Bayesian inference for risk minimization via exponentially tilted empirical likelihood

Rong Tang, Yun Yang

Research output: Contribution to journalArticlepeer-review


The celebrated Bernstein von-Mises theorem ensures credible regions from a Bayesian posterior to be well-calibrated when the model is correctly-specified, in the frequentist sense that their coverage probabilities tend to the nominal values as data accrue. However, this conventional Bayesian framework is known to lack robustness when the model is misspecified or partly specified, for example, in quantile regression, risk minimization based supervised/unsupervised learning and robust estimation. To alleviate this limitation, we propose a new Bayesian inferential approach that substitutes the (misspecified or partly specified) likelihoods with proper exponentially tilted empirical likelihoods plus a regularization term. Our surrogate empirical likelihood is carefully constructed by using the first-order optimality condition of empirical risk minimization as the moment condition. We show that the Bayesian posterior obtained by combining this surrogate empirical likelihood and a prior is asymptotically close to a normal distribution centering at the empirical risk minimizer with an appropriate sandwich-form covariance matrix. Consequently, the resulting Bayesian credible regions are automatically calibrated to deliver valid uncertainty quantification. Computationally, the proposed method can be easily implemented by Markov Chain Monte Carlo sampling algorithms. Our numerical results show that the proposed method tends to be more accurate than existing state-of-the-art competitors.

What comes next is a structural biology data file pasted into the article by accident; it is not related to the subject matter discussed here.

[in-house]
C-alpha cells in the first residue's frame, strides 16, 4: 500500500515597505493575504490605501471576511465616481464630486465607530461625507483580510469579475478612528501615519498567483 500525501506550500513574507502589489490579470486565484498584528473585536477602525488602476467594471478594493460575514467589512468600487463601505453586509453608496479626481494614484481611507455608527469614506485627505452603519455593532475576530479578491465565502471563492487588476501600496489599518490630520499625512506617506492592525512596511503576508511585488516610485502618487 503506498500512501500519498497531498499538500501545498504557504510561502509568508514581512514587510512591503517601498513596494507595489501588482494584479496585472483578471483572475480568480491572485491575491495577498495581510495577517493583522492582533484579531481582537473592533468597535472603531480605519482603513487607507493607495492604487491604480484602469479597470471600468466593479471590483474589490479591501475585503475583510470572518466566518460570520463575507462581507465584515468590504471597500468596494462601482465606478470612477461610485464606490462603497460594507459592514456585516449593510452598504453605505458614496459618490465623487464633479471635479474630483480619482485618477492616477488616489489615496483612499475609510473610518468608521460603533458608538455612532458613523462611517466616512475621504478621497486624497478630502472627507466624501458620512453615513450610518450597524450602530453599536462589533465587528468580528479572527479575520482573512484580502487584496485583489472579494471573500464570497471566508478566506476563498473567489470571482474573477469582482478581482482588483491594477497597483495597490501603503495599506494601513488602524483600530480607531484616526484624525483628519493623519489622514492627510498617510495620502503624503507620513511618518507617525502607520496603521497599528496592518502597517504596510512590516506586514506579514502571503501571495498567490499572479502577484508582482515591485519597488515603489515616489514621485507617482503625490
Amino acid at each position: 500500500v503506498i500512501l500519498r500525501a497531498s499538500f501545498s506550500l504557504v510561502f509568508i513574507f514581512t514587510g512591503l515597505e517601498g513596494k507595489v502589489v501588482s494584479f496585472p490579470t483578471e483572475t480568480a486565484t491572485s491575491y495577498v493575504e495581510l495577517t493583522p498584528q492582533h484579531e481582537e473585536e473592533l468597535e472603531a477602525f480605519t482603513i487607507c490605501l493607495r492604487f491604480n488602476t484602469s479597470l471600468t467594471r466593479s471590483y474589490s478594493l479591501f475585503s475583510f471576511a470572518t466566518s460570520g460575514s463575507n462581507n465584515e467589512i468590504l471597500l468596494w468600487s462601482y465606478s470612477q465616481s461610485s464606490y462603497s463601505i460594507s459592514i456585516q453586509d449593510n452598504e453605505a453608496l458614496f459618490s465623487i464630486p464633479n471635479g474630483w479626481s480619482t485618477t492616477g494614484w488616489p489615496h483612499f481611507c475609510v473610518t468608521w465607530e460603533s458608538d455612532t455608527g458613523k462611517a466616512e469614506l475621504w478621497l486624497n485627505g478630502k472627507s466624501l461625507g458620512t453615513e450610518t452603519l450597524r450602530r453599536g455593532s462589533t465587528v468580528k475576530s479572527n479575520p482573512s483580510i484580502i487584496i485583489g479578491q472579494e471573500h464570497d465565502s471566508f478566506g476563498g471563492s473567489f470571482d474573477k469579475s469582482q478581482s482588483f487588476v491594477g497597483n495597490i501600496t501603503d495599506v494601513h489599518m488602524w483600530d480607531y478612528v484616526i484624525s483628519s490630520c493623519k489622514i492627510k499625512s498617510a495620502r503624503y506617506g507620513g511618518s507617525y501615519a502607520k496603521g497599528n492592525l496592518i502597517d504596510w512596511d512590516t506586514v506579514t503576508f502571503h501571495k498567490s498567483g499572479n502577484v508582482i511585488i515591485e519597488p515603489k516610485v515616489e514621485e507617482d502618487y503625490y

Original languageEnglish (US)
Pages (from-to)1257-1286
Number of pages30
JournalJournal of the Royal Statistical Society. Series B: Statistical Methodology
Issue number4
StatePublished - Sep 2022


  • Bayesian inference
  • Gibbs posterior
  • exponentially tilted empirical likelihood
  • misspecified model
  • risk minimization
  • robust estimation

ASJC Scopus subject areas

  • Statistics and Probability
  • Statistics, Probability and Uncertainty


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